As far as community management, Tweney admits they need more engagement. But, close-fetched dreams aside, the team is in good direction with eventual hopes of breaking into more lifestyle and entertainment-based content. “I’d like to show how we live better with technology.” And, I’d say they have a good chance since seeing exploding responses from stories such as SNL’s hilarious club-hopping character Stefon who now has a Yelp account. While it’s not hard news, the staff’s quirky writing voices make for a promising broader obsessing-spectrum.
Big thanks to the VentureBeat team for hosting us!

VB Quick Stats (Averages):

  • Staff of 20
  • 12-hour news day
  • 40 stories a day
  • 4 or 5 stories a person
  • Postings till about 7 or 8 p.m.

 Tweney’s advice for young, prospective obsessors:

  • Be aware that first impressions are important when communicating through initial emails.
  • Show reporting experience. Working on a school newspaper is a plus.
  • Don’t include too many links of your work, but just use between three and five of your most relevant work.
  • Always following up.
  • Show you can write things fast. “I push people really hard at first to gage what they can do best. I like timing people” Tweney says.

 

A Social Business Plan for Tory Burch Brand & Foundation

In this weeks Social Media class, us students presented our semester-long social business plans for the brand of choice. Seeing a deficit in fashion designer Tory Burch’s social business plan, our group chose to take on the challenge of improving her presence as well as that of her foundation The Tory Burch Foundation. With measurements and content, we built this model utilizing the various social business practices from that of the class and professor Michael Brito. Hope you enjoy viewing it as much as we enjoyed creating it.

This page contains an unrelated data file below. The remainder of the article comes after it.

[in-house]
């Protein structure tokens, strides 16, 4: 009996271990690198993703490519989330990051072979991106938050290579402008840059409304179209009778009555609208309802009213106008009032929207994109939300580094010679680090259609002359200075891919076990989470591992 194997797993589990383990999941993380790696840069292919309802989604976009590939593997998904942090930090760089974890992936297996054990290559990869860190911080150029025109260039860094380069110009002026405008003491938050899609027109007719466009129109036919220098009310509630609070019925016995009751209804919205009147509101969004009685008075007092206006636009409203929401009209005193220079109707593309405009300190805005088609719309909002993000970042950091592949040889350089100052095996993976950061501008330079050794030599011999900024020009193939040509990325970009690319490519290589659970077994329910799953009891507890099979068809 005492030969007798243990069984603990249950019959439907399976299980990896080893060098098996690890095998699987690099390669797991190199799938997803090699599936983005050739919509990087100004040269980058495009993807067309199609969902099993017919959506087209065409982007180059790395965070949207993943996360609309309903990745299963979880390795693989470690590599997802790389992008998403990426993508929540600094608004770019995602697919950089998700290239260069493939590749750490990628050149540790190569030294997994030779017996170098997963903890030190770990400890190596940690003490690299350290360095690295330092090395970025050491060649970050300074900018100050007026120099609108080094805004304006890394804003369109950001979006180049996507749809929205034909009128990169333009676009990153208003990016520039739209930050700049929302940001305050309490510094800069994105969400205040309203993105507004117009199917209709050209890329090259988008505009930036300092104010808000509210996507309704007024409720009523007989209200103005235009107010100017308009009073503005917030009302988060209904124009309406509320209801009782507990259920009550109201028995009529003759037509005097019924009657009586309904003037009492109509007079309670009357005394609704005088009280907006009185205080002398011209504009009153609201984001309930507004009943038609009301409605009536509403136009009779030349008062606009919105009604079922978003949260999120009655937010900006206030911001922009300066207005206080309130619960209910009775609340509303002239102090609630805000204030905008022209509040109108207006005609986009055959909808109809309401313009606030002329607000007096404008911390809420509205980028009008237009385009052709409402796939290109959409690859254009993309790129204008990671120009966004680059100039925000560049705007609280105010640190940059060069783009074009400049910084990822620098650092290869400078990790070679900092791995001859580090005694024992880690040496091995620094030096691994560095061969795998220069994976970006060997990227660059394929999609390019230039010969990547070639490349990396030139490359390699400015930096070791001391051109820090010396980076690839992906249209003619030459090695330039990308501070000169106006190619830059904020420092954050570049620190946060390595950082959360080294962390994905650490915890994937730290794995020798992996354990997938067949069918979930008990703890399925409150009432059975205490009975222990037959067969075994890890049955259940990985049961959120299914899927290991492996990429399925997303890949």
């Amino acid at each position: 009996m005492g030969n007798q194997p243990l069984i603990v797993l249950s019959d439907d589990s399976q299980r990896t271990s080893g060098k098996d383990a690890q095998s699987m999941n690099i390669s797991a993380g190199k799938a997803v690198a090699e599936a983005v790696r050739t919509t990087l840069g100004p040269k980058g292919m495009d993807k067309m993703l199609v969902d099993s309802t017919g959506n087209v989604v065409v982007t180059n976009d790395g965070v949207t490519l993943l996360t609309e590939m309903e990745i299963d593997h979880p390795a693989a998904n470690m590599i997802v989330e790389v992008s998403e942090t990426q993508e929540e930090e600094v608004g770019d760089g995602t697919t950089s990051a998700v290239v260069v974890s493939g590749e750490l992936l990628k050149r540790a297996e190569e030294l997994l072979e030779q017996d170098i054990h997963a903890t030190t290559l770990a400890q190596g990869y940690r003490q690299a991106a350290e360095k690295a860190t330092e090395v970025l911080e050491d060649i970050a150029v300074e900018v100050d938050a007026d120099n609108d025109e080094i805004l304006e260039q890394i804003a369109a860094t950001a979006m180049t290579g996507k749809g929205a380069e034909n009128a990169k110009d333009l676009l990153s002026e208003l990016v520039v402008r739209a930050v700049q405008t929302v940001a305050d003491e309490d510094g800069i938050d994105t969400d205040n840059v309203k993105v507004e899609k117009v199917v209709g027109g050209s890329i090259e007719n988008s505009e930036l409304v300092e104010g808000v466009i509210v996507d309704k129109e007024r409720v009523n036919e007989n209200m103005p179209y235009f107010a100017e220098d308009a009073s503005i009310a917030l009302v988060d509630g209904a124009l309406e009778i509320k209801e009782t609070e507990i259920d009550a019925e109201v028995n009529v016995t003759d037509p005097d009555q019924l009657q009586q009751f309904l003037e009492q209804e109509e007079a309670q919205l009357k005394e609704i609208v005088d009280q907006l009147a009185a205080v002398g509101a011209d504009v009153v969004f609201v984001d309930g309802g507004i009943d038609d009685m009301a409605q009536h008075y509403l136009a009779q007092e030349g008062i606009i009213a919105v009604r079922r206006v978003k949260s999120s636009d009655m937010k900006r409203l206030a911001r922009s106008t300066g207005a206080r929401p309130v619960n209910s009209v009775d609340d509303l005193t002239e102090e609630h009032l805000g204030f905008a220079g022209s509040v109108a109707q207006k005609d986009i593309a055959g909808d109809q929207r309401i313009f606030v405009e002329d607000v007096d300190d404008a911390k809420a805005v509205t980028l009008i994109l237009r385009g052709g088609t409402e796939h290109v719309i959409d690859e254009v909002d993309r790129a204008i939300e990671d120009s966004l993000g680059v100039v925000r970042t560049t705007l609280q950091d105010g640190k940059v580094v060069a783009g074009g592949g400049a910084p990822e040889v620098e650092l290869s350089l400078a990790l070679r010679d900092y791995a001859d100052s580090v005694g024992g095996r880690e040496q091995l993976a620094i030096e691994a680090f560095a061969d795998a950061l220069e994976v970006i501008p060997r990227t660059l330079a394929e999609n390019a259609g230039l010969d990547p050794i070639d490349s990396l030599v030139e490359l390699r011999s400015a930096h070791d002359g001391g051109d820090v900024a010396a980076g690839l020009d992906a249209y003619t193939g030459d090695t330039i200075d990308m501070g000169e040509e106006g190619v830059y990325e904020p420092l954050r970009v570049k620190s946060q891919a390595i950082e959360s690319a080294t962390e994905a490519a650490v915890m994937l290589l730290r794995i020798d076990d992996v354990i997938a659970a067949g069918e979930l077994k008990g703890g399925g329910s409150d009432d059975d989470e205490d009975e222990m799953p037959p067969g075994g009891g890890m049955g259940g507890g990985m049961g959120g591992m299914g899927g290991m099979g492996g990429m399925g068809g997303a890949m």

Foot in door? Check.

I, like many, will be exiting my college institution in just a few short weeks and hope to hit the ground running toward this whole “being an adult” thing. Luckily, our social media class had a virtual visit from Spredfast Social Media Director @Jordanv. She hit some key points for the next generation of new-grads on getting into this simple gone robust industry.

 

Getting Your Foot in the Door:
1.  Follow favorite brands. Observe what they are doing well or what they could improve.
2.  Embrace cool data. Try to find one new quality a month.
3.  Use the platforms you have. Nothing’s worse than a vacant WordPress or outdated posts.
4.  Show that you have an opinion. Blog about the latest trends and topics of whatever industry you are pursuing and express your opinion.
5.  Find  a community. Join clubs or associations to network and learn more. Get connected to relevant groups on LinkedIn.
6.  Embrace the “social” in social media. Reach out to those in your channels, even if you don’t know them.
7.  Be a jack of all trades. It is great to specialize in a particular Employers are now expecting people to be able to write, market and have technical knowledge.
8.  Intern, intern, intern! And take initiative in whatever tasks you’re assigned to do.
Interview Questions to expect for a job in social biz:
1. What’s working in social business?
2.  What could you do to make social business better?
3.  What are your favorite brands using social media and why?
4.  In social media marketing, what’s successful, declining and of importance?
Answering these questions will show that you are paying attention to what’s going on in the world and have an opinion!

 


Social Widgets powered by AB-WebLog.com.